I will come with another appeal to your conscience, which, I think you cannot be offended at, because you have taken away both the power and the sovereignty of my Lord and Master, and assumed all yourself, by asserting in this your letter, “that you have a power to do good, and a will to choose or refuse good.” Therefore, as an ambassador of Christ I come to you; for where can the servant of a dethroned sovereign go, but to those possessed with sovereign power? and according to your letter, you are the man.
I believe, if you were to make your will tomorrow, you would make it greatly in favour of your beloved son; and perhaps cut off one, that you are far from being kind to, with a shilling. God does not go so far; for though he insists upon it, that Ishmael shall not be heir of the providential substance, and promised blessings of Abraham, yet he provides for Ishmael as a Father in providence, and tells him he should live by his sword. Thus God’s mercies are over all his works: God loveth the stranger in giving him food and raiment; and makes his sun to shine on the unthankful as well as on the grateful, and sends his rain on the just and unjust.
And I suppose it would be taken as a very great offence for any person to ask you why you gave your substance and homestall to one child, and only an Ishmael’s portion to the rest? your reply would undoubtedly be, “I am not accountable to man for these things, but have an undoubted right to do as I please with my own.” God says the same, “Why dost thou strive against him, for he giveth not account of any of his matters?” and asks, if it is not right that he should do as he pleases with his own?
I have perused your letter over and over, and considered it minutely; and the whole of it seems to amount only to this; you are labouring to prejudice poor sinners against the sovereign power of God your Maker, and to establish your own sovereignty instead thereof. But, if there is truth in the bible, living and dying in the work and spirit that you are now in, you will never see Christ with acceptance. “Those that honour me will I honour, but they that despise me shall be lightly esteemed.”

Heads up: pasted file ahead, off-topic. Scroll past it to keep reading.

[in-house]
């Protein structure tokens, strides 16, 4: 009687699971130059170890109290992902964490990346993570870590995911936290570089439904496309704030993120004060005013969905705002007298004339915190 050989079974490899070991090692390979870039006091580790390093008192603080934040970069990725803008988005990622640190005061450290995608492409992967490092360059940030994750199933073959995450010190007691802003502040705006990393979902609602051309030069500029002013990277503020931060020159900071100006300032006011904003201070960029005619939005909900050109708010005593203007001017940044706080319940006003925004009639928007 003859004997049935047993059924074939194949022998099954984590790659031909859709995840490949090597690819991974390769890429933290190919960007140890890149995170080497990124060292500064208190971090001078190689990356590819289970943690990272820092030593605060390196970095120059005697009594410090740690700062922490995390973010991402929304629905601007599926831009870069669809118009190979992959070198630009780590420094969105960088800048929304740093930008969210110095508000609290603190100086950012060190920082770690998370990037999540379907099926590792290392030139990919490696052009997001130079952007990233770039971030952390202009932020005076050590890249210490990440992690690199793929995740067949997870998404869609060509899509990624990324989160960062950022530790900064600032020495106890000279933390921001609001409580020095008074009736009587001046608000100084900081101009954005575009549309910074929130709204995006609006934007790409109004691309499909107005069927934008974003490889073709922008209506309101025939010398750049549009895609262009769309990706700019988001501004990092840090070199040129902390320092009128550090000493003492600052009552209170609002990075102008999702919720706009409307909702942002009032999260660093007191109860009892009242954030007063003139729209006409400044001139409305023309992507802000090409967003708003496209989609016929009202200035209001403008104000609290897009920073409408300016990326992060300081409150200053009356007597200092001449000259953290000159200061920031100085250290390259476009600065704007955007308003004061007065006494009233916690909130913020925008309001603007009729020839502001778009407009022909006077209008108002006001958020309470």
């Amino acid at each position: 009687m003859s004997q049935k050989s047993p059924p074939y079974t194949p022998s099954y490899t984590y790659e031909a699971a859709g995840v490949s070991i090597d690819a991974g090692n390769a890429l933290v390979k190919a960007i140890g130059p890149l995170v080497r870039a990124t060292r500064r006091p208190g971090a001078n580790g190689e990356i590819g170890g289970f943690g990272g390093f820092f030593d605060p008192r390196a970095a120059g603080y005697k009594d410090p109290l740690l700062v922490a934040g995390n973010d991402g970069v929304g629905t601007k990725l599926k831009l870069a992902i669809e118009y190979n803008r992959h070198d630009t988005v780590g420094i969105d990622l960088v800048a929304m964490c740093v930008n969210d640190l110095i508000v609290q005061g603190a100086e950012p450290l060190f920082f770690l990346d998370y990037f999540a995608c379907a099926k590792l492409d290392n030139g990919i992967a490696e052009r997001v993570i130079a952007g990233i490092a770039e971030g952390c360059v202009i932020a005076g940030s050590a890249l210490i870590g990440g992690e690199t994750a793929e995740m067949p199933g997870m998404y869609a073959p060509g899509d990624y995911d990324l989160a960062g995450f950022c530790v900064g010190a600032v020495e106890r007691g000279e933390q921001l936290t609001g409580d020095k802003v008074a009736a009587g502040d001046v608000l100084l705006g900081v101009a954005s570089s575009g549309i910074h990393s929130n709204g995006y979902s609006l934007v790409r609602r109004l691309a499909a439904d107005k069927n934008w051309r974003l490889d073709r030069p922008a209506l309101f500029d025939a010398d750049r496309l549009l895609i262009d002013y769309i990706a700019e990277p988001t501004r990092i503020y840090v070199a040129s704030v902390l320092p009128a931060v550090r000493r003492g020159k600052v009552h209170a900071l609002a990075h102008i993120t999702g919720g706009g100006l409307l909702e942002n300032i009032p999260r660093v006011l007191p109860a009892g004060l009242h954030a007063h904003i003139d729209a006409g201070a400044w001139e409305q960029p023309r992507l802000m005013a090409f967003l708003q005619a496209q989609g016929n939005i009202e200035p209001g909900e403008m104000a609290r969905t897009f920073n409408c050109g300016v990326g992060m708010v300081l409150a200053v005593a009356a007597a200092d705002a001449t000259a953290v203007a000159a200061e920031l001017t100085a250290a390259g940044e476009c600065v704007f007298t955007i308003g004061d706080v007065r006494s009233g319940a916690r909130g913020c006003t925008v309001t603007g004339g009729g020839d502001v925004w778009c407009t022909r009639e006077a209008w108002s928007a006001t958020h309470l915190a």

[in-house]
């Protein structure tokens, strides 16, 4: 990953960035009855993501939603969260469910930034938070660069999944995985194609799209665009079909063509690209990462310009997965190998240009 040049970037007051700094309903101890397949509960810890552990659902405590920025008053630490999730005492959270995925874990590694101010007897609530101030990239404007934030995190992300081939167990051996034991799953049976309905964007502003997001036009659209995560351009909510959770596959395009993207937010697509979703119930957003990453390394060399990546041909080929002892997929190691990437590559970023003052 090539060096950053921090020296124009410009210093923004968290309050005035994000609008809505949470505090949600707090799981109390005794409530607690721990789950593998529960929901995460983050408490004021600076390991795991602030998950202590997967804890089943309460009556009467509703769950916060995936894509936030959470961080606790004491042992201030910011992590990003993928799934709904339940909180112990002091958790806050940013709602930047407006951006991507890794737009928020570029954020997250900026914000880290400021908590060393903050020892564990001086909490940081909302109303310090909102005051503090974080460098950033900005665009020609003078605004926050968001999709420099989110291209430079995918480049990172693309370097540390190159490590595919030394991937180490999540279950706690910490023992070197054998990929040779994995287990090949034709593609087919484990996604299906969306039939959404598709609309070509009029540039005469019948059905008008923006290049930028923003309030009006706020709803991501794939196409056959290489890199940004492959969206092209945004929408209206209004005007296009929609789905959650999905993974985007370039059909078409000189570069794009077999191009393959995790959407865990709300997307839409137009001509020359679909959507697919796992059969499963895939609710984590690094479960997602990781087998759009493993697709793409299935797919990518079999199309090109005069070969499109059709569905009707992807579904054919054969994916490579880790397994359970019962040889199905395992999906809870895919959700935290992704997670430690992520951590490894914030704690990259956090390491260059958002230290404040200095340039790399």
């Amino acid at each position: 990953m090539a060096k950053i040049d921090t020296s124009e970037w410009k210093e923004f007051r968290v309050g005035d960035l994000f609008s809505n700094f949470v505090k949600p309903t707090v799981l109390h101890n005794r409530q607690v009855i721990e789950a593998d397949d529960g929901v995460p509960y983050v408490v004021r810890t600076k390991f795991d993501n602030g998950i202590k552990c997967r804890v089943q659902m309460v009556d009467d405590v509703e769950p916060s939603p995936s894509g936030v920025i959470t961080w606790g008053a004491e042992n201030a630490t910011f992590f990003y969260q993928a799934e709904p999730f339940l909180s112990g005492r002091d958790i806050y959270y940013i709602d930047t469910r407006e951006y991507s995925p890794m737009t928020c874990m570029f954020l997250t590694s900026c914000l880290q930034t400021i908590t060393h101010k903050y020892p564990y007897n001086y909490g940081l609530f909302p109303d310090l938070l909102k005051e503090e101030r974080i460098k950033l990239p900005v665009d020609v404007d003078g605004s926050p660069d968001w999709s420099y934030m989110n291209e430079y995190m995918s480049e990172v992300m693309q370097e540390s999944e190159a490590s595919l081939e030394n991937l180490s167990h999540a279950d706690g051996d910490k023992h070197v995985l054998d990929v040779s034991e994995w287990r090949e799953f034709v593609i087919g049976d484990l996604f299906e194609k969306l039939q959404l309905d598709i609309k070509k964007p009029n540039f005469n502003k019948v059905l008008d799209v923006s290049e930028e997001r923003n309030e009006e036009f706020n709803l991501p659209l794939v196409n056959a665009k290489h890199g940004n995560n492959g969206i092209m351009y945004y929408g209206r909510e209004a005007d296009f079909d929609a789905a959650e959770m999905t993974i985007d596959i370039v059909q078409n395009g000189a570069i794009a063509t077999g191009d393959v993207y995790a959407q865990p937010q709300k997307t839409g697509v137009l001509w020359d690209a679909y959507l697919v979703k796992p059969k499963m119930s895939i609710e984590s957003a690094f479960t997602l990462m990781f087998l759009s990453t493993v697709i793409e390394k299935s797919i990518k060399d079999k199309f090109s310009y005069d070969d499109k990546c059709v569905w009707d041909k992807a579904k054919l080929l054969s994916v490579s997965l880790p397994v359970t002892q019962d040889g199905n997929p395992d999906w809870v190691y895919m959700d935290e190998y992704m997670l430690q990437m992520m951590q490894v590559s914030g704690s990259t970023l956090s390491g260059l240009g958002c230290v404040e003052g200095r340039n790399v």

All the human race have sinned, and are in a state of death and condemnation by sin, and it is God’s pleasure to have mercy on some, and those are the objects that himself chose, according to his own good pleasure: “I will have mercy on whom I will have mercy; and I will have compassion on whom I will have compassion.” This he proclaimed from heaven himself; and though there are many that have and still do resist his will, yet there is none that have or ever shall alter it; God is of one mind, and none can turn him; and what his soul desireth that he doth.
If ten men taken, are combined in one robbery, and being tried and found guilty, are cast and condemned for the same; yet it lies in the king’s breast to pardon one or more of them, though all are alike guilty; and it would be no less than rebellion, if not treason, in you to call your sovereign unjust or wicked in so doing; yet you are guilty of such rebellion against God: hear the Lord’s own voice in the court of equity, “Is it fit to say to a king, thou art wicked, or to princes, ye are ungodly? How much less to him that accepteth not the persons of princes, nor regardeth the rich more than the poor?” But in this God differs much from the king, because a king often pardons without any satisfaction to his law; but God pardons none without a full satisfaction both to law and justice; and though an infinite satisfaction be given both to his law and justice, yet he will not pardon all the human race.